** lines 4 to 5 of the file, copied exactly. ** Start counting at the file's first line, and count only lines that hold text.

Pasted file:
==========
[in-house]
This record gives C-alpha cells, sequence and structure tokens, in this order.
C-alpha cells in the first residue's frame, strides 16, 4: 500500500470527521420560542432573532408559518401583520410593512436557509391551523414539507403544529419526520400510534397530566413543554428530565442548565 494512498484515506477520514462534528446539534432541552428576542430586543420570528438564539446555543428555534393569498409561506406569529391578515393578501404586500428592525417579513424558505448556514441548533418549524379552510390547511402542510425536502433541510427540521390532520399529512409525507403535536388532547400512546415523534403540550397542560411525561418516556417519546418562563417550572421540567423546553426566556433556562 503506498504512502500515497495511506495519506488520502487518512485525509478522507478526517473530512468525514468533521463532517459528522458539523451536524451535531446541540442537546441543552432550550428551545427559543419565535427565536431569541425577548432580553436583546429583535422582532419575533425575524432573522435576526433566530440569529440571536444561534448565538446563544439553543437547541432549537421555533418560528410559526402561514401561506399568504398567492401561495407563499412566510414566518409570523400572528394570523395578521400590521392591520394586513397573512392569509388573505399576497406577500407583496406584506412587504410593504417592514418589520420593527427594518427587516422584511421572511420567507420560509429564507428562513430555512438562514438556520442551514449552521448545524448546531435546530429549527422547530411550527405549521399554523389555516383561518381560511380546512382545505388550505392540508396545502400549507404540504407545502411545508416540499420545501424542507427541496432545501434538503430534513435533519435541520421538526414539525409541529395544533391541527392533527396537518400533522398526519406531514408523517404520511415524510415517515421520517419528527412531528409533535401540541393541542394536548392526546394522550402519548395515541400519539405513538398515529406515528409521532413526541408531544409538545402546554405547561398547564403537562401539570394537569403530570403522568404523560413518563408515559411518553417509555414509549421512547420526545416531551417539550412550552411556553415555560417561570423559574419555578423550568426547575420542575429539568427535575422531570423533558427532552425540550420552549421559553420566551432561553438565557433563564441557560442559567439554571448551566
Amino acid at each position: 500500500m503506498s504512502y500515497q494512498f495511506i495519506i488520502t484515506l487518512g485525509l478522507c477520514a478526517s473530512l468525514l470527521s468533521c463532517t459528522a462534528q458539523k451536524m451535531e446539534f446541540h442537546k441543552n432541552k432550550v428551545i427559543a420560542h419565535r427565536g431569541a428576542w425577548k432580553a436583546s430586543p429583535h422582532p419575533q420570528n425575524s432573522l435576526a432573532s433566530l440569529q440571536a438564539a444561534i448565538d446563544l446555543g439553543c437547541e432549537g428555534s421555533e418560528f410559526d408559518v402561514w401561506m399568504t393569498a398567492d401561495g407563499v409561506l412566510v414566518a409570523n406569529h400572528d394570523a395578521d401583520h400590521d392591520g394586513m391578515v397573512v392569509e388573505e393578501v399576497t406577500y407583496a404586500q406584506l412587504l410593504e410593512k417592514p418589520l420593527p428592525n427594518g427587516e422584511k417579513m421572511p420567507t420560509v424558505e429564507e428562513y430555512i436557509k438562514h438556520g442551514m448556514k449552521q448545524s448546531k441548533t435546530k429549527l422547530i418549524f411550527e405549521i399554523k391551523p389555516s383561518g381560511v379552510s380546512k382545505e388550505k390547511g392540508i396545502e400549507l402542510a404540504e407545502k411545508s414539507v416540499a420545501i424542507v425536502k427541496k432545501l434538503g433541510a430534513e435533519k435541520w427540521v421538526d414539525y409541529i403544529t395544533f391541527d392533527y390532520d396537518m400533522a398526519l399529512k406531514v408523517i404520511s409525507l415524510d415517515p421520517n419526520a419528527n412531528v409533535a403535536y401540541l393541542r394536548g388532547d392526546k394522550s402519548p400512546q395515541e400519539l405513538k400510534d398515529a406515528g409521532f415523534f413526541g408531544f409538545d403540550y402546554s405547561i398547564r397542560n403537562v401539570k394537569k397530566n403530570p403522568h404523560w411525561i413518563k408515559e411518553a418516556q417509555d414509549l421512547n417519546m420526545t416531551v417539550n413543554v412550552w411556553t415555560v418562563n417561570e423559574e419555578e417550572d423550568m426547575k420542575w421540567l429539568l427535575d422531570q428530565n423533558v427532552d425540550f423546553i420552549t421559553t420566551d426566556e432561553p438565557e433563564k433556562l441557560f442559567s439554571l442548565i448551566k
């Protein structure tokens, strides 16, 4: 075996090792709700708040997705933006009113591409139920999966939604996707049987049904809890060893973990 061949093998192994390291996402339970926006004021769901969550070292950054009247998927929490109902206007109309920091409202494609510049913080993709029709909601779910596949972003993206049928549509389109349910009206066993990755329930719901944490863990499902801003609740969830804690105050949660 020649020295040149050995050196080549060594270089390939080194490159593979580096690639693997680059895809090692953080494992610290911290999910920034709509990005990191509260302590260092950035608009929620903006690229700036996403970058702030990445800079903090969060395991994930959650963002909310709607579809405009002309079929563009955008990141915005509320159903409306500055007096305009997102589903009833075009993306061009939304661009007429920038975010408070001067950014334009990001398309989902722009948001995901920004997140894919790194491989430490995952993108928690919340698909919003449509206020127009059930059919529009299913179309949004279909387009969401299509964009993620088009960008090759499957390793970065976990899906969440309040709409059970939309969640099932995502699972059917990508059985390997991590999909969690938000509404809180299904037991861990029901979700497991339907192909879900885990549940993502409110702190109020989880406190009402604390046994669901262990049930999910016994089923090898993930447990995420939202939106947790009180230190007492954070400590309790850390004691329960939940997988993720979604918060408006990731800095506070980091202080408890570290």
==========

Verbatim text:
Amino acid at each position: 500500500m503506498s504512502y500515497q494512498f495511506i495519506i488520502t484515506l487518512g485525509l478522507c477520514a478526517s473530512l468525514l470527521s468533521c463532517t459528522a462534528q458539523k451536524m451535531e446539534f446541540h442537546k441543552n432541552k432550550v428551545i427559543a420560542h419565535r427565536g431569541a428576542w425577548k432580553a436583546s430586543p429583535h422582532p419575533q420570528n425575524s432573522l435576526a432573532s433566530l440569529q440571536a438564539a444561534i448565538d446563544l446555543g439553543c437547541e432549537g428555534s421555533e418560528f410559526d408559518v402561514w401561506m399568504t393569498a398567492d401561495g407563499v409561506l412566510v414566518a409570523n406569529h400572528d394570523a395578521d401583520h400590521d392591520g394586513m391578515v397573512v392569509e388573505e393578501v399576497t406577500y407583496a404586500q406584506l412587504l410593504e410593512k417592514p418589520l420593527p428592525n427594518g427587516e422584511k417579513m421572511p420567507t420560509v424558505e429564507e428562513y430555512i436557509k438562514h438556520g442551514m448556514k449552521q448545524s448546531k441548533t435546530k429549527l422547530i418549524f411550527e405549521i399554523k391551523p389555516s383561518g381560511v379552510s380546512k382545505e388550505k390547511g392540508i396545502e400549507l402542510a404540504e407545502k411545508s414539507v416540499a420545501i424542507v425536502k427541496k432545501l434538503g433541510a430534513e435533519k435541520w427540521v421538526d414539525y409541529i403544529t395544533f391541527d392533527y390532520d396537518m400533522a398526519l399529512k406531514v408523517i404520511s409525507l415524510d415517515p421520517n419526520a419528527n412531528v409533535a403535536y401540541l393541542r394536548g388532547d392526546k394522550s402519548p400512546q395515541e400519539l405513538k400510534d398515529a406515528g409521532f415523534f413526541g408531544f409538545d403540550y402546554s405547561i398547564r397542560n403537562v401539570k394537569k397530566n403530570p403522568h404523560w411525561i413518563k408515559e411518553a418516556q417509555d414509549l421512547n417519546m420526545t416531551v417539550n413543554v412550552w411556553t415555560v418562563n417561570e423559574e419555578e417550572d423550568m426547575k420542575w421540567l429539568l427535575d422531570q428530565n423533558v427532552d425540550f423546553i420552549t421559553t420566551d426566556e432561553p438565557e433563564k433556562l441557560f442559567s439554571l442548565i448551566k
């Protein structure tokens, strides 16, 4: 075996090792709700708040997705933006009113591409139920999966939604996707049987049904809890060893973990 061949093998192994390291996402339970926006004021769901969550070292950054009247998927929490109902206007109309920091409202494609510049913080993709029709909601779910596949972003993206049928549509389109349910009206066993990755329930719901944490863990499902801003609740969830804690105050949660 020649020295040149050995050196080549060594270089390939080194490159593979580096690639693997680059895809090692953080494992610290911290999910920034709509990005990191509260302590260092950035608009929620903006690229700036996403970058702030990445800079903090969060395991994930959650963002909310709607579809405009002309079929563009955008990141915005509320159903409306500055007096305009997102589903009833075009993306061009939304661009007429920038975010408070001067950014334009990001398309989902722009948001995901920004997140894919790194491989430490995952993108928690919340698909919003449509206020127009059930059919529009299913179309949004279909387009969401299509964009993620088009960008090759499957390793970065976990899906969440309040709409059970939309969640099932995502699972059917990508059985390997991590999909969690938000509404809180299904037991861990029901979700497991339907192909879900885990549940993502409110702190109020989880406190009402604390046994669901262990049930999910016994089923090898993930447990995420939202939106947790009180230190007492954070400590309790850390004691329960939940997988993720979604918060408006990731800095506070980091202080408890570290």